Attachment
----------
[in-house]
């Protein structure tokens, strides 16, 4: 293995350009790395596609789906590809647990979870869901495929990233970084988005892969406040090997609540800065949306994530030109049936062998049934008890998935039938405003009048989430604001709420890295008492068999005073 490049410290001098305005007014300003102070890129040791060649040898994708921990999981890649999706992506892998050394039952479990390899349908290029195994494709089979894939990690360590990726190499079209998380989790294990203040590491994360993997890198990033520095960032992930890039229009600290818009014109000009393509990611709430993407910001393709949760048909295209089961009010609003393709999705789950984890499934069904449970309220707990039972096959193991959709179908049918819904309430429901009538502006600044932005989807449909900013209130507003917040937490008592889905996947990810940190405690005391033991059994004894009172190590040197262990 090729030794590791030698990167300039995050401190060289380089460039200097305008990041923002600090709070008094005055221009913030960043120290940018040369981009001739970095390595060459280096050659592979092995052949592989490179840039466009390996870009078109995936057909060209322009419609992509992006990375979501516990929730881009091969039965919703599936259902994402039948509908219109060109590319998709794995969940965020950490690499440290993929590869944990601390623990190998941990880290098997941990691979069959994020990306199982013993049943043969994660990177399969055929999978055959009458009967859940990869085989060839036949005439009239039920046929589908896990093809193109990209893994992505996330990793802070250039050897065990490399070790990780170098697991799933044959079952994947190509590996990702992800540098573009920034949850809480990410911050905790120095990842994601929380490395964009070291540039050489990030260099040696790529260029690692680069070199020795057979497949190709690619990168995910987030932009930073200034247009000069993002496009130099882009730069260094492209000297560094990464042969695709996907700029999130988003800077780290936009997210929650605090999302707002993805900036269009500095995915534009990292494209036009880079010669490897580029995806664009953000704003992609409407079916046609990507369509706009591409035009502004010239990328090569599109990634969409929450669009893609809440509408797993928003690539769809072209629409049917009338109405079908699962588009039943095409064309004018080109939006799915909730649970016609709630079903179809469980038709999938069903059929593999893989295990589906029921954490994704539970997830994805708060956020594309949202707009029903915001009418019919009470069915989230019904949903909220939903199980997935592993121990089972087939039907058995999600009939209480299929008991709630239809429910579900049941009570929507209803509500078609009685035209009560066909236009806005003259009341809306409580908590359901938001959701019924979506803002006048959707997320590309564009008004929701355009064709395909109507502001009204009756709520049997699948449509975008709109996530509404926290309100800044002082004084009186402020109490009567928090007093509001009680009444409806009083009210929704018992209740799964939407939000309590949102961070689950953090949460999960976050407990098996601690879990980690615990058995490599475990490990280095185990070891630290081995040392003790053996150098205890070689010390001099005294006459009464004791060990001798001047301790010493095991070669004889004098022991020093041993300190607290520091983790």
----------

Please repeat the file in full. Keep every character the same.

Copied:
[in-house]
């Protein structure tokens, strides 16, 4: 293995350009790395596609789906590809647990979870869901495929990233970084988005892969406040090997609540800065949306994530030109049936062998049934008890998935039938405003009048989430604001709420890295008492068999005073 490049410290001098305005007014300003102070890129040791060649040898994708921990999981890649999706992506892998050394039952479990390899349908290029195994494709089979894939990690360590990726190499079209998380989790294990203040590491994360993997890198990033520095960032992930890039229009600290818009014109000009393509990611709430993407910001393709949760048909295209089961009010609003393709999705789950984890499934069904449970309220707990039972096959193991959709179908049918819904309430429901009538502006600044932005989807449909900013209130507003917040937490008592889905996947990810940190405690005391033991059994004894009172190590040197262990 090729030794590791030698990167300039995050401190060289380089460039200097305008990041923002600090709070008094005055221009913030960043120290940018040369981009001739970095390595060459280096050659592979092995052949592989490179840039466009390996870009078109995936057909060209322009419609992509992006990375979501516990929730881009091969039965919703599936259902994402039948509908219109060109590319998709794995969940965020950490690499440290993929590869944990601390623990190998941990880290098997941990691979069959994020990306199982013993049943043969994660990177399969055929999978055959009458009967859940990869085989060839036949005439009239039920046929589908896990093809193109990209893994992505996330990793802070250039050897065990490399070790990780170098697991799933044959079952994947190509590996990702992800540098573009920034949850809480990410911050905790120095990842994601929380490395964009070291540039050489990030260099040696790529260029690692680069070199020795057979497949190709690619990168995910987030932009930073200034247009000069993002496009130099882009730069260094492209000297560094990464042969695709996907700029999130988003800077780290936009997210929650605090999302707002993805900036269009500095995915534009990292494209036009880079010669490897580029995806664009953000704003992609409407079916046609990507369509706009591409035009502004010239990328090569599109990634969409929450669009893609809440509408797993928003690539769809072209629409049917009338109405079908699962588009039943095409064309004018080109939006799915909730649970016609709630079903179809469980038709999938069903059929593999893989295990589906029921954490994704539970997830994805708060956020594309949202707009029903915001009418019919009470069915989230019904949903909220939903199980997935592993121990089972087939039907058995999600009939209480299929008991709630239809429910579900049941009570929507209803509500078609009685035209009560066909236009806005003259009341809306409580908590359901938001959701019924979506803002006048959707997320590309564009008004929701355009064709395909109507502001009204009756709520049997699948449509975008709109996530509404926290309100800044002082004084009186402020109490009567928090007093509001009680009444409806009083009210929704018992209740799964939407939000309590949102961070689950953090949460999960976050407990098996601690879990980690615990058995490599475990490990280095185990070891630290081995040392003790053996150098205890070689010390001099005294006459009464004791060990001798001047301790010493095991070669004889004098022991020093041993300190607290520091983790």